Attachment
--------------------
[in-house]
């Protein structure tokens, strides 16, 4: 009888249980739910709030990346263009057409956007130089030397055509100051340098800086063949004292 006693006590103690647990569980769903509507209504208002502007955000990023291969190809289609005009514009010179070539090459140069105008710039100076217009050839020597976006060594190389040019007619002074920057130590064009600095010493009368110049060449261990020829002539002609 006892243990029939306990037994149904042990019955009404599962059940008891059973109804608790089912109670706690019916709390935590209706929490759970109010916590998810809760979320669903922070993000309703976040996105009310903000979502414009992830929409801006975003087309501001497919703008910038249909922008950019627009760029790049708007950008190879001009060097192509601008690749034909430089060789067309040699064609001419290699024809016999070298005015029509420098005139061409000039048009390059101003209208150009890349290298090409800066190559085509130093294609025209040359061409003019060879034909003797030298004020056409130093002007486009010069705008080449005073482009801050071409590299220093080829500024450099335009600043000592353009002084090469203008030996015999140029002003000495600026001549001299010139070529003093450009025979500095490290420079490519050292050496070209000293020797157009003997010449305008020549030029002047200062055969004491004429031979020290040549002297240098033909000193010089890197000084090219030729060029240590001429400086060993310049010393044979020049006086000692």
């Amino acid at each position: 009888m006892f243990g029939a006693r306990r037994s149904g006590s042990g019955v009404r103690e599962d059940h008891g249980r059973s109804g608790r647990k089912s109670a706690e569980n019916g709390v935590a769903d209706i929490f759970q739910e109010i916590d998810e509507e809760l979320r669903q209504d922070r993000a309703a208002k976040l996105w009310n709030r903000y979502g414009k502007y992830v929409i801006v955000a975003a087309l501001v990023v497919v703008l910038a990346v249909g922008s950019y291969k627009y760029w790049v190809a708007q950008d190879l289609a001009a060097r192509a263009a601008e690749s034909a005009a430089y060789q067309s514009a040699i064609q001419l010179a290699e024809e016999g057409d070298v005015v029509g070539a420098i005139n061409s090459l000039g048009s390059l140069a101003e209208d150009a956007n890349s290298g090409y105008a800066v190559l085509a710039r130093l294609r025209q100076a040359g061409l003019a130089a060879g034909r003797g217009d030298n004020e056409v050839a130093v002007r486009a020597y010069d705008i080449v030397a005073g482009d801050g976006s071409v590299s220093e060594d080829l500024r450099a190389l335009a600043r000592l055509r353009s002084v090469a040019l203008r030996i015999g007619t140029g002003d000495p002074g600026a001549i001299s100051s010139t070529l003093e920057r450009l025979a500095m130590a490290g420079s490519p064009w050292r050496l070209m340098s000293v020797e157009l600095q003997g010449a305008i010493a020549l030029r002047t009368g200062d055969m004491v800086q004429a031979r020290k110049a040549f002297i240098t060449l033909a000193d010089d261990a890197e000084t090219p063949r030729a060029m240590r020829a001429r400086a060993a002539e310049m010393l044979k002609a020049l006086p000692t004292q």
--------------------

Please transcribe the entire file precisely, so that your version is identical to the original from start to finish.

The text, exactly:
[in-house]
């Protein structure tokens, strides 16, 4: 009888249980739910709030990346263009057409956007130089030397055509100051340098800086063949004292 006693006590103690647990569980769903509507209504208002502007955000990023291969190809289609005009514009010179070539090459140069105008710039100076217009050839020597976006060594190389040019007619002074920057130590064009600095010493009368110049060449261990020829002539002609 006892243990029939306990037994149904042990019955009404599962059940008891059973109804608790089912109670706690019916709390935590209706929490759970109010916590998810809760979320669903922070993000309703976040996105009310903000979502414009992830929409801006975003087309501001497919703008910038249909922008950019627009760029790049708007950008190879001009060097192509601008690749034909430089060789067309040699064609001419290699024809016999070298005015029509420098005139061409000039048009390059101003209208150009890349290298090409800066190559085509130093294609025209040359061409003019060879034909003797030298004020056409130093002007486009010069705008080449005073482009801050071409590299220093080829500024450099335009600043000592353009002084090469203008030996015999140029002003000495600026001549001299010139070529003093450009025979500095490290420079490519050292050496070209000293020797157009003997010449305008020549030029002047200062055969004491004429031979020290040549002297240098033909000193010089890197000084090219030729060029240590001429400086060993310049010393044979020049006086000692």
């Amino acid at each position: 009888m006892f243990g029939a006693r306990r037994s149904g006590s042990g019955v009404r103690e599962d059940h008891g249980r059973s109804g608790r647990k089912s109670a706690e569980n019916g709390v935590a769903d209706i929490f759970q739910e109010i916590d998810e509507e809760l979320r669903q209504d922070r993000a309703a208002k976040l996105w009310n709030r903000y979502g414009k502007y992830v929409i801006v955000a975003a087309l501001v990023v497919v703008l910038a990346v249909g922008s950019y291969k627009y760029w790049v190809a708007q950008d190879l289609a001009a060097r192509a263009a601008e690749s034909a005009a430089y060789q067309s514009a040699i064609q001419l010179a290699e024809e016999g057409d070298v005015v029509g070539a420098i005139n061409s090459l000039g048009s390059l140069a101003e209208d150009a956007n890349s290298g090409y105008a800066v190559l085509a710039r130093l294609r025209q100076a040359g061409l003019a130089a060879g034909r003797g217009d030298n004020e056409v050839a130093v002007r486009a020597y010069d705008i080449v030397a005073g482009d801050g976006s071409v590299s220093e060594d080829l500024r450099a190389l335009a600043r000592l055509r353009s002084v090469a040019l203008r030996i015999g007619t140029g002003d000495p002074g600026a001549i001299s100051s010139t070529l003093e920057r450009l025979a500095m130590a490290g420079s490519p064009w050292r050496l070209m340098s000293v020797e157009l600095q003997g010449a305008i010493a020549l030029r002047t009368g200062d055969m004491v800086q004429a031979r020290k110049a040549f002297i240098t060449l033909a000193d010089d261990a890197e000084t090219p063949r030729a060029m240590r020829a001429r400086a060993a002539e310049m010393l044979k002609a020049l006086p000692t004292q």